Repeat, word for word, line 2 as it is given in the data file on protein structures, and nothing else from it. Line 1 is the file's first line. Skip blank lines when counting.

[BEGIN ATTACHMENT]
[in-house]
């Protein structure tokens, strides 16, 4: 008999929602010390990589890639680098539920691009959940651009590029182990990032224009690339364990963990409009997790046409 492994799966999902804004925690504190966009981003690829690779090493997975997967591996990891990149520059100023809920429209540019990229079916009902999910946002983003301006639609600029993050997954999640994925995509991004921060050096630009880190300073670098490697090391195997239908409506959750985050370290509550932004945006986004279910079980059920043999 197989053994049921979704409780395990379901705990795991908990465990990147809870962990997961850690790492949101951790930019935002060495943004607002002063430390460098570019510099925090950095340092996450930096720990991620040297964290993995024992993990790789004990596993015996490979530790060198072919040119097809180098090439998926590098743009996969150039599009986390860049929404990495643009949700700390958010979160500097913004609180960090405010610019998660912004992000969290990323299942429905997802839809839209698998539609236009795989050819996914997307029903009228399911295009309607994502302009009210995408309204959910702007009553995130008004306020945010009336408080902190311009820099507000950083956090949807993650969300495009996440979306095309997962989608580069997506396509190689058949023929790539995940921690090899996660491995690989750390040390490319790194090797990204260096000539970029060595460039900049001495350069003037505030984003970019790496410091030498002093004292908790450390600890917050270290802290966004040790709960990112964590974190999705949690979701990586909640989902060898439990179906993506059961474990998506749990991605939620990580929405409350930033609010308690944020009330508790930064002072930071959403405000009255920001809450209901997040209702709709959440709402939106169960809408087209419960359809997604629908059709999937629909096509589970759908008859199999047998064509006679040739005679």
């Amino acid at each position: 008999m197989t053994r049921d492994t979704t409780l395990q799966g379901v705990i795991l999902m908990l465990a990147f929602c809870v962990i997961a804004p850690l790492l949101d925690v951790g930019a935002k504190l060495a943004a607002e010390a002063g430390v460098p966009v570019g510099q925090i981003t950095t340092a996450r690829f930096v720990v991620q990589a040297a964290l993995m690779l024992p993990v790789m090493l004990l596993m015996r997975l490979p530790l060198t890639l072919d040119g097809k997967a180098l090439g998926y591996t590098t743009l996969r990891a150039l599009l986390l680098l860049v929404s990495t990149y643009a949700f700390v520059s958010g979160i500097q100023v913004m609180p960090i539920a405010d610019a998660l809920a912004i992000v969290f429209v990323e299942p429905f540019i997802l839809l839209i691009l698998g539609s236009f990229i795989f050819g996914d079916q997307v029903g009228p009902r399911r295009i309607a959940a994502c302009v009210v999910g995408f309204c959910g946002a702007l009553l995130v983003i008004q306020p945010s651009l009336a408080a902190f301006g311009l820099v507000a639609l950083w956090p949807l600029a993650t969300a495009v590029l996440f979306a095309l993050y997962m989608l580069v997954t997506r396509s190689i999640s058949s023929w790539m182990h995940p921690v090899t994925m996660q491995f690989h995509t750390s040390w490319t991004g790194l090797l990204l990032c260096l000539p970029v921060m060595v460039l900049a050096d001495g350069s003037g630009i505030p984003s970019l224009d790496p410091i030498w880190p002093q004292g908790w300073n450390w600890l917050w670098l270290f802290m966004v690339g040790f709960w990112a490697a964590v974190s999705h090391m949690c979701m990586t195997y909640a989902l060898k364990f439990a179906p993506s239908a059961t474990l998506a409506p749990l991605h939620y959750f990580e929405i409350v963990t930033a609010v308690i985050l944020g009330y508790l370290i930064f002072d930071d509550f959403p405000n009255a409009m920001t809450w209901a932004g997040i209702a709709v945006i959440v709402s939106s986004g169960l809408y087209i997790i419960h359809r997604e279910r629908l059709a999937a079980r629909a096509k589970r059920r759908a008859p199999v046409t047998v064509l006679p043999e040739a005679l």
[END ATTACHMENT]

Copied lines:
């Protein structure tokens, strides 16, 4: 008999929602010390990589890639680098539920691009959940651009590029182990990032224009690339364990963990409009997790046409 492994799966999902804004925690504190966009981003690829690779090493997975997967591996990891990149520059100023809920429209540019990229079916009902999910946002983003301006639609600029993050997954999640994925995509991004921060050096630009880190300073670098490697090391195997239908409506959750985050370290509550932004945006986004279910079980059920043999 197989053994049921979704409780395990379901705990795991908990465990990147809870962990997961850690790492949101951790930019935002060495943004607002002063430390460098570019510099925090950095340092996450930096720990991620040297964290993995024992993990790789004990596993015996490979530790060198072919040119097809180098090439998926590098743009996969150039599009986390860049929404990495643009949700700390958010979160500097913004609180960090405010610019998660912004992000969290990323299942429905997802839809839209698998539609236009795989050819996914997307029903009228399911295009309607994502302009009210995408309204959910702007009553995130008004306020945010009336408080902190311009820099507000950083956090949807993650969300495009996440979306095309997962989608580069997506396509190689058949023929790539995940921690090899996660491995690989750390040390490319790194090797990204260096000539970029060595460039900049001495350069003037505030984003970019790496410091030498002093004292908790450390600890917050270290802290966004040790709960990112964590974190999705949690979701990586909640989902060898439990179906993506059961474990998506749990991605939620990580929405409350930033609010308690944020009330508790930064002072930071959403405000009255920001809450209901997040209702709709959440709402939106169960809408087209419960359809997604629908059709999937629909096509589970759908008859199999047998064509006679040739005679």